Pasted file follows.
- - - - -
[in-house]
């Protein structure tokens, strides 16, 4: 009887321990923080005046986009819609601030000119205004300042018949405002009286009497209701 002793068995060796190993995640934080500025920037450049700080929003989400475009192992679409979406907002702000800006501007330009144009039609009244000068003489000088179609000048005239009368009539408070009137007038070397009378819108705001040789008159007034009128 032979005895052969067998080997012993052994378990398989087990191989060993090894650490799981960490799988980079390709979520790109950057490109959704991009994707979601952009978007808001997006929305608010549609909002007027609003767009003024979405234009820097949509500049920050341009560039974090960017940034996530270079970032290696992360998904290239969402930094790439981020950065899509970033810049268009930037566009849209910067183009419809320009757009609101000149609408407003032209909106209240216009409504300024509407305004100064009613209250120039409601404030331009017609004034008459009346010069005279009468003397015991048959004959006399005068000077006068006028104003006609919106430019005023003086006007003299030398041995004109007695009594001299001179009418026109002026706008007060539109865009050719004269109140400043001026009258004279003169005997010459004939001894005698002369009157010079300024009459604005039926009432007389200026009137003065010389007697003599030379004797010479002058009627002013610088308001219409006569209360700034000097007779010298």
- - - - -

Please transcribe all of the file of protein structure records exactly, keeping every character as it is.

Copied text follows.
[in-house]
């Protein structure tokens, strides 16, 4: 009887321990923080005046986009819609601030000119205004300042018949405002009286009497209701 002793068995060796190993995640934080500025920037450049700080929003989400475009192992679409979406907002702000800006501007330009144009039609009244000068003489000088179609000048005239009368009539408070009137007038070397009378819108705001040789008159007034009128 032979005895052969067998080997012993052994378990398989087990191989060993090894650490799981960490799988980079390709979520790109950057490109959704991009994707979601952009978007808001997006929305608010549609909002007027609003767009003024979405234009820097949509500049920050341009560039974090960017940034996530270079970032290696992360998904290239969402930094790439981020950065899509970033810049268009930037566009849209910067183009419809320009757009609101000149609408407003032209909106209240216009409504300024509407305004100064009613209250120039409601404030331009017609004034008459009346010069005279009468003397015991048959004959006399005068000077006068006028104003006609919106430019005023003086006007003299030398041995004109007695009594001299001179009418026109002026706008007060539109865009050719004269109140400043001026009258004279003169005997010459004939001894005698002369009157010079300024009459604005039926009432007389200026009137003065010389007697003599030379004797010479002058009627002013610088308001219409006569209360700034000097007779010298």